Scripture is an ancient text – we live with it in current times, seeking to understand what messages and insights it continues to offer.
We can’t help but bring a modern (post, post modern) lens to our reading of scripture because that is the context we are coming from.
And yet today, we are going to take that one step further and use a very modern tool to help us explore scripture:
The hashtag is a tool invented by, and primarily used on the social media platform: Twitter. The purpose of a hashtag is to index or categorize keywords or topics in Tweets. A user can simply put a hashtag [a pound sign/tic-tac-toe board] in front of any keywords which will then bold the word and make it more easily searchable. Once a hashtag is in place a user can simply click on that bolded hashtag and it will bring up a list of other tweets that use that same hashtag so that you can read a variety of perspectives or sources of information/opinion/commentary about that subject.
As I said this was first used on Twitter, but has spread across other social media platforms and has even found a place in our cultural language – earning itself an entry into the Oxford English Dictionary.
As things tend to do, the uses of hashtags have also transformed from simply highlighting or referencing a single word/category/theme and now is also used for brief snippets of commentary. When you encounter a hashtag it may still be a single word or topic, or it may be a short phrase. These short phrases provide either a very brief synopsis of a longer thought, or they may provide commentary on the story or thought they are attached to as a way of crafting how people read the story. The phrases can be serious, cynical, satirical, mundane or humorous [to name just a few…]
Example [direct from Twitter’s own How to Use Hashtags webpage]:
Example of a phrase hashtag [inspired by a friend of mine]:
Imagine a picture of some shriveled and dehydrated bits of carrots and pizza.
Caption reads: I found these under a bookshelf… #foodmychildrensaidtheyate
Or in another vein – this week the church put up a Facebook post speaking our solidarity with our Muslim siblings in light of the shooting at a mosque in New Zealand. Another individual shared our post on social media and attached the following hastags:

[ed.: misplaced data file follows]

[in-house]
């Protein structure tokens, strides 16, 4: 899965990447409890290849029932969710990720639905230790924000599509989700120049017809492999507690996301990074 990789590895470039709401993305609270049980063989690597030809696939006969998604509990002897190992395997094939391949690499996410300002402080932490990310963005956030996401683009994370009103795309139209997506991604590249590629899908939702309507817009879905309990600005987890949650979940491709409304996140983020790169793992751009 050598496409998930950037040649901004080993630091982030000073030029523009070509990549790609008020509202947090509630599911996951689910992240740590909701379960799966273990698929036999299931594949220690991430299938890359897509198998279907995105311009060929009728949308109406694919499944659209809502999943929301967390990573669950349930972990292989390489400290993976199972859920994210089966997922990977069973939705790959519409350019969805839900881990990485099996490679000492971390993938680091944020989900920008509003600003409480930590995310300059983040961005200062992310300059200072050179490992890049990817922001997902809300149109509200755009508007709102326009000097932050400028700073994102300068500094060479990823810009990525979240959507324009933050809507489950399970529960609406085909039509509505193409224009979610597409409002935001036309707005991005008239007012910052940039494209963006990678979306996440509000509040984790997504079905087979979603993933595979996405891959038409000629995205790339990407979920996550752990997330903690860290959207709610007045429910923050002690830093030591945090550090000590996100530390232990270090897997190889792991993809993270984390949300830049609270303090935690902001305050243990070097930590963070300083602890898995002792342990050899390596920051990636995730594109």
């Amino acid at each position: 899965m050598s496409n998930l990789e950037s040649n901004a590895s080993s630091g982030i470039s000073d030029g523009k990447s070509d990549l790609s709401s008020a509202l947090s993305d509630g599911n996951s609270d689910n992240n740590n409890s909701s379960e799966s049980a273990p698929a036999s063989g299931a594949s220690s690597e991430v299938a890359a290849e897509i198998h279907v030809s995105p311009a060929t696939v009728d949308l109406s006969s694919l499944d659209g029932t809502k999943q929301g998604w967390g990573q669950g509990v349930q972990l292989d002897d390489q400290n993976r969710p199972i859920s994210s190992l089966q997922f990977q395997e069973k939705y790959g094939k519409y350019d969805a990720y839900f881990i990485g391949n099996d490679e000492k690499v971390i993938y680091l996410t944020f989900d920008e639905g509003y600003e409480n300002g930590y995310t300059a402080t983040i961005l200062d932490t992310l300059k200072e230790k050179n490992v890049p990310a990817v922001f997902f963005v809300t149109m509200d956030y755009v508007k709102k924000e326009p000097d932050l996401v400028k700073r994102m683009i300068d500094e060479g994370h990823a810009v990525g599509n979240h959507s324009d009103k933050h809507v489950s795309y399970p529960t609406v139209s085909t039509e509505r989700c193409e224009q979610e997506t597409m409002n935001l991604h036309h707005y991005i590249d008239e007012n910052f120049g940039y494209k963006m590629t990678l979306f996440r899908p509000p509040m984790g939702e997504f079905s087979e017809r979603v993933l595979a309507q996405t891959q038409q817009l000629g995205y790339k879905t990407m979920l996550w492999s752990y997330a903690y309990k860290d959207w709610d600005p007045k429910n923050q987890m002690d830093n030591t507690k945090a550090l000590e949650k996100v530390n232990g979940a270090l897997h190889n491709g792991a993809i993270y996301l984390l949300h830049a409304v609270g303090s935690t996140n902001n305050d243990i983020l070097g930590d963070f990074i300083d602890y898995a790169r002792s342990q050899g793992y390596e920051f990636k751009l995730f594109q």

As you can see – the heart of the message in these moments has been distilled down to a #hashtag phrase. And that is what I am inviting us to do today – to use this very modern tool of distilling information into key words and commentary phrases as we listen to and explore several scripture passages together.
What will happen when we use this tool to read scripture? What might we glean from scripture as we explore it this way? What windows might this open for us in our interactions with scripture and its insights into our lives?
Let’s find out!
This is a creative experiment that we are all going to take together!
- Don’t panic!
- I have already prepped a few people who make use of hashtags to be ready to participate
- Format of hashtags: either a single word or a phrase with no punctuation or spaces
- I have recently learned that, for the sake of accessibility and reading assistance in technology uses, it is a best practice to capitalize the first letter of each word in a phrase even though not using a space.
- I will give us a few examples to get us thinking about how we might use hashtags in relationship to scripture
- Because we are using a very modern tool to explore a very ancient text we are going to meet in the middle of technological invention and use pen and paper to write out our #hashtags instead of actually live tweeting them into the world
- Explain theme if you are willing – or just let them speak for themselves
- Have fun, be creative, give it a try…
The senior high youth and I came up with a few examples in Sunday school this morning to get us started. Let’s ponder the declaration of Jesus’ birth to shepherds in a field by angels as found in Luke 2:8-18. Possible scripture response hashtags:
Below are the #hashtags created by the community during the sermon time in response to the following scriptures:
Genesis 15:1-12; 17-18